Private Network

In the Internet addressing architecture, a private network is a network that uses private IP address space, following the standards set by RFC 1918 for Internet Protocol Version 4 (IPv4), and RFC 4193 for Internet Protocol Version 6 (IPv6). These addresses are commonly used for home, office, and enterprise local area networks (LANs). Private IP address spaces were originally defined in an effort to delay IPv4 address exhaustion, but they are also a feature of IPv6 where exhaustion is not an issue.

Addresses in the private space are not allocated to any specific organization and anyone may use these addresses without approval from a regional Internet registry. However, IP packets addressed from them cannot be transmitted through the public Internet, and so if such a private network needs to connect to the Internet, it must do so via a network address translator (NAT) gateway, or a proxy server.

Private IPv4 address spaces

The Internet Engineering Task Force (IETF) has directed the Internet Assigned Numbers Authority (IANA) to reserve the following IPv4 address ranges for private networks:[1]

RFC1918 name IP address range number of addresses largest CIDR block (subnet mask) host id size mask bits classful description[Note 1]
24-bit block - 16,777,216 ( 24 bits 8 bits single class A network
20-bit block - 1,048,576 ( 20 bits 12 bits 16 contiguous class B networks
16-bit block - 65,536 ( 16 bits 16 bits 256 contiguous class C networks

Administrators of private networks can assign networks and subnets from the above ranges.

Although the standard for A and B class networks specify 8 and 12 bit masks respectively, it is common to assign non standard masks, resulting in much more limited address spaces (e.g. 10.xx.yy.0/24, resulting in a 256 hosts company subnet). This is done for scalability and security. The company sets-up intelligent gateways between their subnets.

Dedicated space for carrier grade NAT deployments

In April 2012, IANA allocated for use in carrier-grade NAT scenarios.[3] This address block should not be used either on private networks or on the public Internet: it is intended only for use within the internal operations of carrier networks. The size of the address block (222, approximately 4 million, addresses) was selected to be large enough to uniquely number all customer access devices for all of a single operator's points of presence in a large metropolitan area such as Tokyo.[3]

Private IPv6 addresses

The concept of private networks and special address reservation for such networks has also been provided in the next generation of the Internet Protocol, IPv6.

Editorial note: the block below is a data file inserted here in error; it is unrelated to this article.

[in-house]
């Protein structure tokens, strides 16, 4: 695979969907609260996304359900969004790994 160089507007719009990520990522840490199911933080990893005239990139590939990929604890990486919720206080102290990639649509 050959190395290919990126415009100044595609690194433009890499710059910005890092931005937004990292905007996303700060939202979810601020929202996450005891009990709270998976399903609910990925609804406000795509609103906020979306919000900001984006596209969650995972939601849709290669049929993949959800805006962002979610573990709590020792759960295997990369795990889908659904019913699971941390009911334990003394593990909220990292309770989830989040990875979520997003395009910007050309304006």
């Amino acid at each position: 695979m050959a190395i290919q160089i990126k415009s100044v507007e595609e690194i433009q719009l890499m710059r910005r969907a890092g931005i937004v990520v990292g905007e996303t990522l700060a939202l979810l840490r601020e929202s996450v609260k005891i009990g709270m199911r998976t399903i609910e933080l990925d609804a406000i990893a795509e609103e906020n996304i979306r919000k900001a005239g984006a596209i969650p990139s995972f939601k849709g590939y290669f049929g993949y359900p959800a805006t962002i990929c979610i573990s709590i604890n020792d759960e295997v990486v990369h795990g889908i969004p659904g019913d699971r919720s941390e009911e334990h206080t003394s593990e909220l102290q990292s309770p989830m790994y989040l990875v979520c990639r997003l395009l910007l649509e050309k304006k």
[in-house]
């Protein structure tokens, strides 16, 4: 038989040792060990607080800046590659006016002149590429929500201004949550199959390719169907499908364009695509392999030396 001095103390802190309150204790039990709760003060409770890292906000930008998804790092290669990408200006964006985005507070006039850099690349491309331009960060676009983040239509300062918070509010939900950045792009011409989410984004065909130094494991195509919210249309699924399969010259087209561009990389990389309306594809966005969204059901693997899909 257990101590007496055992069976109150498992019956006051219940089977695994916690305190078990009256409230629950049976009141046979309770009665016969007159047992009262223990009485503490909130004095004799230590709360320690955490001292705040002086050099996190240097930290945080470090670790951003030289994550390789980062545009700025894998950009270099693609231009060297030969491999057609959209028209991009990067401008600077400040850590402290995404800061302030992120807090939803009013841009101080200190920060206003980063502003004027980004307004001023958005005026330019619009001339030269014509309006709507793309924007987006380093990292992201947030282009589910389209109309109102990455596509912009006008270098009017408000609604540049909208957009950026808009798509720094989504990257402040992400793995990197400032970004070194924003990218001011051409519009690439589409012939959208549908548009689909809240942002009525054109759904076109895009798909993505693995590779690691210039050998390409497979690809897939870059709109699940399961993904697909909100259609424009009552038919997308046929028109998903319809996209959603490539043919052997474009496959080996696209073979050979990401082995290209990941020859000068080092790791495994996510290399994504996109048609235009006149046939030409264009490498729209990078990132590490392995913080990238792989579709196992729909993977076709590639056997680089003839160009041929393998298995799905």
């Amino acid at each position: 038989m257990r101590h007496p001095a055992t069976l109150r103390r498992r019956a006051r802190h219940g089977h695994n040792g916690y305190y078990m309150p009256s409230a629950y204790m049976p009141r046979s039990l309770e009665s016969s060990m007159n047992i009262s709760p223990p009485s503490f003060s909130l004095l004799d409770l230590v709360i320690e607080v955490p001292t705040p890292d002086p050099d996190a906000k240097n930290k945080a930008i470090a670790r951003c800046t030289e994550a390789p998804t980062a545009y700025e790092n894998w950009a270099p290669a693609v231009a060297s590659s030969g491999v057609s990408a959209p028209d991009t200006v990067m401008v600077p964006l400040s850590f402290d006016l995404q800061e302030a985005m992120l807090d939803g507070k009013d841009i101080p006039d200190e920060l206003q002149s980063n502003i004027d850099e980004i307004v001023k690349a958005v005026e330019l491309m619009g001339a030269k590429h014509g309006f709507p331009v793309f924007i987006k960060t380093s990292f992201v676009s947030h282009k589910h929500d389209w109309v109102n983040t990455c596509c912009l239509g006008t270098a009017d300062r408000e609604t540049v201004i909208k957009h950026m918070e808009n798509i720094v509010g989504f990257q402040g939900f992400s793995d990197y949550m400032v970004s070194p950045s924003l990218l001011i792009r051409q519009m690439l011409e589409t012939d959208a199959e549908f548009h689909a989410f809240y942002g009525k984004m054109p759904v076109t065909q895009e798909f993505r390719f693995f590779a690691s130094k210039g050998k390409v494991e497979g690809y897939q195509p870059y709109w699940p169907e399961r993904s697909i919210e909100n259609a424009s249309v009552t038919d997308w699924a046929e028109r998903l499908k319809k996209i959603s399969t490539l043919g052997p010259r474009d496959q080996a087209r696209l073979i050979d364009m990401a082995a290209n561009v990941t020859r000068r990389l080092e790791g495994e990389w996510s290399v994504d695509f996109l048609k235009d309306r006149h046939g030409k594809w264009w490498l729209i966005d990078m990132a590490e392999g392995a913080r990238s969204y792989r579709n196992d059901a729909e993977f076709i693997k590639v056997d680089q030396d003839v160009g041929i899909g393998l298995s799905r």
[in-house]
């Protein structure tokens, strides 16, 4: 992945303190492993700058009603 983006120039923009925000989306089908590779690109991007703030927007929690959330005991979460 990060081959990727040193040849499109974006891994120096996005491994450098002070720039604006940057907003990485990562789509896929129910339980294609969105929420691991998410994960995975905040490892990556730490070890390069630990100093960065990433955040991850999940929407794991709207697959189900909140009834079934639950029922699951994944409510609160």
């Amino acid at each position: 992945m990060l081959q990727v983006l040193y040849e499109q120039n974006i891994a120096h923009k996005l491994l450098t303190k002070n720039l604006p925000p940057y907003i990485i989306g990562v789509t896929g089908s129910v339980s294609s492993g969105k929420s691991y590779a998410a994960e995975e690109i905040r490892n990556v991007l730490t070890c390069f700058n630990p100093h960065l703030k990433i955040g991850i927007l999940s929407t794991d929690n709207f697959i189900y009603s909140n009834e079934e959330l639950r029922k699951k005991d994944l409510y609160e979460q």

The address block fc00::/7 has been reserved by IANA.[4] These addresses are called Unique Local Addresses (ULA). They are defined as unicast addresses, and contain a 40-bit random number in the routing prefix to prevent collisions when two private networks are interconnected. Despite being inherently local in usage, the IPv6 address scope of unique local addresses is global.

The first block defined is fd00::/8, designed for /48 routing blocks, in which users can create multiple subnets as needed.

RFC 4193 Block Prefix/L Global ID (random) Subnet ID Number of addresses in subnet
48 bits 16 bits 64 bits
fd00::/8 fd xx:xxxx:xxxx yyyy 18,446,744,073,709,551,616


Prefix/L Global ID (random) Subnet ID Interface ID Address Subnet
fd xx:xxxx:xxxx yyyy zzzz:zzzz:zzzz:zzzz fdxx:xxxx:xxxx:yyyy:zzzz:zzzz:zzzz:zzzz fdxx:xxxx:xxxx:yyyy::/64
fd 12:3456:789a 0001 0000:0000:0000:0001 fd12:3456:789a:1::1 fd12:3456:789a:1::/64

A former standard proposed the use of site-local addresses in the fec0::/10 block, but because of scalability concerns and poor definition of what constitutes a site, its use has been deprecated since September 2004.[5]

Link-local addresses

Another type of private networking uses the link-local address range. The validity of link-local addresses is limited to a single link; e.g. to all computers connected to a switch, or to one wireless network. Hosts on different sides of a bridge are also on the same link, whereas hosts on different sides of a router are on different links.


In IPv4, link-local addresses are codified in RFC 6890 and RFC 3927. Their utility is in zero configuration networking when Dynamic Host Configuration Protocol (DHCP) services are not available and manual configuration by a network administrator is not desirable. The block was allocated for this purpose. If a host on an IEEE 802 (Ethernet) network cannot obtain a network address via DHCP, an address from to[Note 2] may be assigned pseudorandomly. The standard prescribes that address collisions must be handled gracefully.


In IPv6, link-local addresses are codified in RFC 4862. Their use is mandatory, and an integral part of the IPv6 standard. The architecture defined in RFC 4291 sets aside the block fe80::/10 for IP address autoconfiguration.

Common uses

The most common use of private addresses is in residential IPv4 networks, since most Internet service providers (ISPs) allocate only a single publicly routable IPv4 address to each residential customer, but many homes have more than one computer or other Internet connected device, such as smartphones. In this situation, a network address translator (NAT/PAT) gateway is usually used to provide Internet connectivity to multiple hosts.